Though today an average person isn’t thought to embody perfection, it is presumed that an average person is a prototypical representative of a group—a type. There is a powerful tendency in the human mind to imagine that all members of a group—such as “lawyers,” “the homeless,” or “Mexicans”—act according to a set of shared characteristics, and Quetelet’s research endowed this impulse with a scientific justification that quickly became a cornerstone of the social sciences. Ever since Quetelet introduced the idea of the Average Man, scientists have delineated the characteristics of a seemingly endless number of types, such as “Type-A personalities,” “neurotic types,” “micro-managers,” and “leader types,” arguing that useful predictions could be made about any given individual member of a group simply by knowing the traits of the average member—the group’s type.
Since Quetelet’s concept of the Average Man seemed to impose welcome order on the accelerating jumble of human statistics while simultaneously validating people’s natural urge to stereotype others, it’s little wonder his ideas spread as they did.
Today, the idea of averages is taken for granted. They form part of the hum of daily media. As I write this, the day’s New York Times reports the average amount of student debt, the average number of viewers of prime-time television, and the average salary of physicians. But each time Quetelet unveiled a new average, the public was astonished. For example, Quetelet showed that the average rate of suicide was relatively stable from year to year. While this would hardly be startling news these days, in the 1830s suicide was seen as a highly irrational private decision that could not possibly conform to any deeper pattern. Instead, Quetelet showed that suicides occurred with reliable and consistent regularity. And not only that: He claimed that the stability of the occurrences indicated that everyone possesses an average propensity toward suicide.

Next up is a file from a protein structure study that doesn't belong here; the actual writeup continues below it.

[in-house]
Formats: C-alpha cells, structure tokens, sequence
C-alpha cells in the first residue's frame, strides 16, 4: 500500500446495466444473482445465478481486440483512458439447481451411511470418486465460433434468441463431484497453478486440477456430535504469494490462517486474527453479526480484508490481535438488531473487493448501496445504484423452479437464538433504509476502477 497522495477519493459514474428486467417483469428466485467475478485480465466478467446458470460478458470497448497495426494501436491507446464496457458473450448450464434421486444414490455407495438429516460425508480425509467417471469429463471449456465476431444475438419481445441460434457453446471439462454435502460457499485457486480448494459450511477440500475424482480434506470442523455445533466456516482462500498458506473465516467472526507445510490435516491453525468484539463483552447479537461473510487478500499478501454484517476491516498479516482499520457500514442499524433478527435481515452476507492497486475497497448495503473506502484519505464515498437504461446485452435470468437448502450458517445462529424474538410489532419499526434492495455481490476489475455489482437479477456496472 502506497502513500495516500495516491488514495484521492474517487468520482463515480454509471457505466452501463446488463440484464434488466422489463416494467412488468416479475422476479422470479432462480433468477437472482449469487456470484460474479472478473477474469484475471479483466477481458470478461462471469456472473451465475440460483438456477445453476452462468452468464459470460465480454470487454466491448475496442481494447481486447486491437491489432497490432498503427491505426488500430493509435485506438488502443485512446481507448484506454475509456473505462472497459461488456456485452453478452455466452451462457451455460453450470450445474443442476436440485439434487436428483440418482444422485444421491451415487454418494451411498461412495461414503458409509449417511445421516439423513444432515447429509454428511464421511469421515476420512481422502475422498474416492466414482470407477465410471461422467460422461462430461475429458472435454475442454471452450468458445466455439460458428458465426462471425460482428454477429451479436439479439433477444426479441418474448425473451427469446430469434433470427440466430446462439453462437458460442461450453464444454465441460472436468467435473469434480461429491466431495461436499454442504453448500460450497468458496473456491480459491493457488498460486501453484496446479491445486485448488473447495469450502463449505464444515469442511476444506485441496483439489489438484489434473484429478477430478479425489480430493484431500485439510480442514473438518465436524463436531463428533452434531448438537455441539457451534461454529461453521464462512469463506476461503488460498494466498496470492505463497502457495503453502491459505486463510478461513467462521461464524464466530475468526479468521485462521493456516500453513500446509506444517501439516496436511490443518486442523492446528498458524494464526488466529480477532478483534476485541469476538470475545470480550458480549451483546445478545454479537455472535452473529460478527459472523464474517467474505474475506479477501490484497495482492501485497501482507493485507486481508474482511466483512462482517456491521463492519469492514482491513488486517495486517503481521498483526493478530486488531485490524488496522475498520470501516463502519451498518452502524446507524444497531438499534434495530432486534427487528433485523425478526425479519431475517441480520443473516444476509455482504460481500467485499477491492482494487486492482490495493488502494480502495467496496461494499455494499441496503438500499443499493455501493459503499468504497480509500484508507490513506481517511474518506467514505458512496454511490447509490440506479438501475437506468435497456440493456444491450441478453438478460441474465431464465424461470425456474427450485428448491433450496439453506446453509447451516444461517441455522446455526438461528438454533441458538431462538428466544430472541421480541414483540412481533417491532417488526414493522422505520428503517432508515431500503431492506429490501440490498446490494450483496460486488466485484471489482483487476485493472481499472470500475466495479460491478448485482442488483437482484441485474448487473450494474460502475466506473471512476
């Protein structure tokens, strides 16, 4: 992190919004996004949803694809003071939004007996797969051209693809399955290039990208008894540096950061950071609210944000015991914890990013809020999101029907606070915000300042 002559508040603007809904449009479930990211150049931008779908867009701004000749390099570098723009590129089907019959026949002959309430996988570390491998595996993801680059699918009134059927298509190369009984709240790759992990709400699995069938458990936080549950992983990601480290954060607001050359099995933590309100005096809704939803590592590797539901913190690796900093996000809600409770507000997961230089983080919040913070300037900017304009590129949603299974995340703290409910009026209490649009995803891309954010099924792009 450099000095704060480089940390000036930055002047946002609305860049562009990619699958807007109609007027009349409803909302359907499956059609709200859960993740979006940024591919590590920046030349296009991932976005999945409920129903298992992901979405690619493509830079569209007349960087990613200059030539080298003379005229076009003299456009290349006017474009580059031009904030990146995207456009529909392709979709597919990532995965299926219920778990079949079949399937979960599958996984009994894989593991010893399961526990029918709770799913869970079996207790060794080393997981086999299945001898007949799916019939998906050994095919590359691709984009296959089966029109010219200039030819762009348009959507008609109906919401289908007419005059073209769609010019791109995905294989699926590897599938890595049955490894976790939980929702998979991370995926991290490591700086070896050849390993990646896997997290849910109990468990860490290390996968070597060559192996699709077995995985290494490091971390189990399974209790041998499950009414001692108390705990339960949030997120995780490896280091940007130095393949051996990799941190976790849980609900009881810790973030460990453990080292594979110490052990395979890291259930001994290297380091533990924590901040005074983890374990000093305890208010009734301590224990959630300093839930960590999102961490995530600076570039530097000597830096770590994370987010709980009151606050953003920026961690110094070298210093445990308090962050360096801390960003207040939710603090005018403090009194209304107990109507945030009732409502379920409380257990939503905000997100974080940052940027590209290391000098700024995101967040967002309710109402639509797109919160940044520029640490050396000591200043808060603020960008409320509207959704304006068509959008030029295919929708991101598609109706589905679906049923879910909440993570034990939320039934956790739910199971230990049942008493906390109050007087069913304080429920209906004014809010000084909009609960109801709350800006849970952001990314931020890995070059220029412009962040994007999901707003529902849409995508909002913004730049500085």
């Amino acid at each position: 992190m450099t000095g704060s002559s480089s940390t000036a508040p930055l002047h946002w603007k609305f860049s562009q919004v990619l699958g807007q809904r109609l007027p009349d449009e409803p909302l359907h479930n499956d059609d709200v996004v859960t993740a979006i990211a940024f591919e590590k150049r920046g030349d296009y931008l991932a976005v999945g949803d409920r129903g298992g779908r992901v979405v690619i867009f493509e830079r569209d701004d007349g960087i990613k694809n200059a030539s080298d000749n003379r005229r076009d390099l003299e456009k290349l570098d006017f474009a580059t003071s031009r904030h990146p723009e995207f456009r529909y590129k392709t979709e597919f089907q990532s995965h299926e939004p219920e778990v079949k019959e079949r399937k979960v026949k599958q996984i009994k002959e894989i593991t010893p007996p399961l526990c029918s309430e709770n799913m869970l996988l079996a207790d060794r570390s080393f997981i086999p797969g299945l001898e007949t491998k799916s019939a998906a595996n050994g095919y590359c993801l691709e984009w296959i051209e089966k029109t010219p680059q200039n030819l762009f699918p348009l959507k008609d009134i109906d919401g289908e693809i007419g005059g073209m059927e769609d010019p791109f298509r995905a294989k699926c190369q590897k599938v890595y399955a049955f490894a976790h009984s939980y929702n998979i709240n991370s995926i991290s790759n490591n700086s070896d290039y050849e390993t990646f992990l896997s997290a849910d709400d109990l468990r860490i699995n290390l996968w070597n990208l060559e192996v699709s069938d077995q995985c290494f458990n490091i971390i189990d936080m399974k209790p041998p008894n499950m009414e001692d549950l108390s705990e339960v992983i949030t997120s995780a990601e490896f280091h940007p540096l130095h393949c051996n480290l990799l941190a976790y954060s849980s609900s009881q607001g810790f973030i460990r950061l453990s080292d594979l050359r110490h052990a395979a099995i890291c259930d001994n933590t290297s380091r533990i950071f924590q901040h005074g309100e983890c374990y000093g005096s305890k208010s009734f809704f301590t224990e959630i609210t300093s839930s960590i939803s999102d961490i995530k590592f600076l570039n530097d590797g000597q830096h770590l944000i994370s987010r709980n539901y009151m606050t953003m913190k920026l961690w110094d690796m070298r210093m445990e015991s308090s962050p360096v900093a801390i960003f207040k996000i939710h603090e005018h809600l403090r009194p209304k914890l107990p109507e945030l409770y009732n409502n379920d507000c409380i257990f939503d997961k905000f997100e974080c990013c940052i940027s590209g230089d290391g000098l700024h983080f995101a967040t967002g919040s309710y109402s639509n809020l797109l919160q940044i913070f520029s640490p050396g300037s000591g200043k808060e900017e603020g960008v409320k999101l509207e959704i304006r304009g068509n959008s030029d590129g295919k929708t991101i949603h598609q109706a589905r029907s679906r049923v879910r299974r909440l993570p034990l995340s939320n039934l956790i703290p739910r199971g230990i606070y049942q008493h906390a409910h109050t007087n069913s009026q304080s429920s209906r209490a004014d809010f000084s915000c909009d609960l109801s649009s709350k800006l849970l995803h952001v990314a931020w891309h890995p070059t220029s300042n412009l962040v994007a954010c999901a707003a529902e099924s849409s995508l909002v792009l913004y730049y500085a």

Scholars and thinkers in every field hailed Quetelet as a genius for uncovering the hidden laws governing society. Florence Nightingale adopted his ideas in nursing, declaring that the Average Man embodied “God’s Will.” Karl Marx drew on Quetelet’s ideas to develop his theory of Communism, announcing that the Average Man proved the existence of historical determinism. The physicist James Maxwell was inspired by Quetelet’s mathematics to formulate the classical theory of gas mechanics. The physician John Snow used Quetelet’s ideas to fight cholera in London, marking the start of the field of public health. Wilhelm Wundt, the father of experimental psychology, read Quetelet and proclaimed, “It can be stated without exaggeration that more psychology can be learned from statistical averages than from all philosophers, except Aristotle.”
Quetelet’s invention of the Average Man marked the moment when the average became normal, the individual became error, and stereotypes were validated with the imprint of science. These assumptions would eventually prompt generations of parents to worry if their child did not develop according to the average milestones, and cause almost everyone to feel anxiety when their health, social life, or career deviated too far from the average. Ω
Todd Rose is a lecturer at the Graduate School of Education of Harvard Universtiy and the author of The End of Average: How We Succeed in a World That Values Sameness (2016). Rose received a BS (psychology) from Weber State University and both an M.Ed (mind, brain, and education) and a EdD (psychology) from the Harvard Graduate School of Education.]